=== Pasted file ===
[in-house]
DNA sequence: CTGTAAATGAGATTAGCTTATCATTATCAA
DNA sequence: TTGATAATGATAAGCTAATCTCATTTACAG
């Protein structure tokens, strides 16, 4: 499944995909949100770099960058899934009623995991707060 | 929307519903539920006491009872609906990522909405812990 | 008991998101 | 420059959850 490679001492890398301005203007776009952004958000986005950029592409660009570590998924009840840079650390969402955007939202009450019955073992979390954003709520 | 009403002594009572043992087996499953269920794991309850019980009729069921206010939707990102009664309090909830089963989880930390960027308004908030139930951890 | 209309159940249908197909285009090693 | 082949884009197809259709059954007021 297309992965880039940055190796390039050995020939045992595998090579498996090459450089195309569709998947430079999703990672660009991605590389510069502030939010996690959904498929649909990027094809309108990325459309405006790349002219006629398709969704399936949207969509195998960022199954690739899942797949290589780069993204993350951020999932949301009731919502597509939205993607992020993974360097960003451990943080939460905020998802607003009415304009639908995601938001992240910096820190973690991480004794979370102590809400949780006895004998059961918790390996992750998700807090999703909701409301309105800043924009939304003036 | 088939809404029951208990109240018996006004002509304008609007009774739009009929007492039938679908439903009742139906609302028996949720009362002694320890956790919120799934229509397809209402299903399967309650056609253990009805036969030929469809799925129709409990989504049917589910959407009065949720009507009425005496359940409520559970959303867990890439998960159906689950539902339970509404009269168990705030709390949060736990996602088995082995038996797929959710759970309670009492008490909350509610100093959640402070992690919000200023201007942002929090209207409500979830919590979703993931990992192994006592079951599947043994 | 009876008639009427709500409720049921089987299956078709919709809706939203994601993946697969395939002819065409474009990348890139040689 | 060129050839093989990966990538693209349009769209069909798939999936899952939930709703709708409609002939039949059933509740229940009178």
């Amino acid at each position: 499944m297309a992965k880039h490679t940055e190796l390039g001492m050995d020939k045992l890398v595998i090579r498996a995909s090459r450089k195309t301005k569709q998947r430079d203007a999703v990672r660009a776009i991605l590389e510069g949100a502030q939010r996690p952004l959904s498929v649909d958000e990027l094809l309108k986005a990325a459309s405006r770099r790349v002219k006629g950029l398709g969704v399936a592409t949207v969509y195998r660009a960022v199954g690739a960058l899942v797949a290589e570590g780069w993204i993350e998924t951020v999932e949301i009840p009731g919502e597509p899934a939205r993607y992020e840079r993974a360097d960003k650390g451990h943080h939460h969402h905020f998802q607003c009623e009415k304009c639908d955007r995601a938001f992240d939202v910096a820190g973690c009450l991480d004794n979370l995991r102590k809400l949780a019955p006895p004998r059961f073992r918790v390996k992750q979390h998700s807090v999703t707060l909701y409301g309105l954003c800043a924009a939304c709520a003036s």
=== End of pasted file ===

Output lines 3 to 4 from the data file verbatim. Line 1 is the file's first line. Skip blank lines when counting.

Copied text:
DNA sequence: TTGATAATGATAAGCTAATCTCATTTACAG
């Protein structure tokens, strides 16, 4: 499944995909949100770099960058899934009623995991707060 | 929307519903539920006491009872609906990522909405812990 | 008991998101 | 420059959850 490679001492890398301005203007776009952004958000986005950029592409660009570590998924009840840079650390969402955007939202009450019955073992979390954003709520 | 009403002594009572043992087996499953269920794991309850019980009729069921206010939707990102009664309090909830089963989880930390960027308004908030139930951890 | 209309159940249908197909285009090693 | 082949884009197809259709059954007021 297309992965880039940055190796390039050995020939045992595998090579498996090459450089195309569709998947430079999703990672660009991605590389510069502030939010996690959904498929649909990027094809309108990325459309405006790349002219006629398709969704399936949207969509195998960022199954690739899942797949290589780069993204993350951020999932949301009731919502597509939205993607992020993974360097960003451990943080939460905020998802607003009415304009639908995601938001992240910096820190973690991480004794979370102590809400949780006895004998059961918790390996992750998700807090999703909701409301309105800043924009939304003036 | 088939809404029951208990109240018996006004002509304008609007009774739009009929007492039938679908439903009742139906609302028996949720009362002694320890956790919120799934229509397809209402299903399967309650056609253990009805036969030929469809799925129709409990989504049917589910959407009065949720009507009425005496359940409520559970959303867990890439998960159906689950539902339970509404009269168990705030709390949060736990996602088995082995038996797929959710759970309670009492008490909350509610100093959640402070992690919000200023201007942002929090209207409500979830919590979703993931990992192994006592079951599947043994 | 009876008639009427709500409720049921089987299956078709919709809706939203994601993946697969395939002819065409474009990348890139040689 | 060129050839093989990966990538693209349009769209069909798939999936899952939930709703709708409609002939039949059933509740229940009178």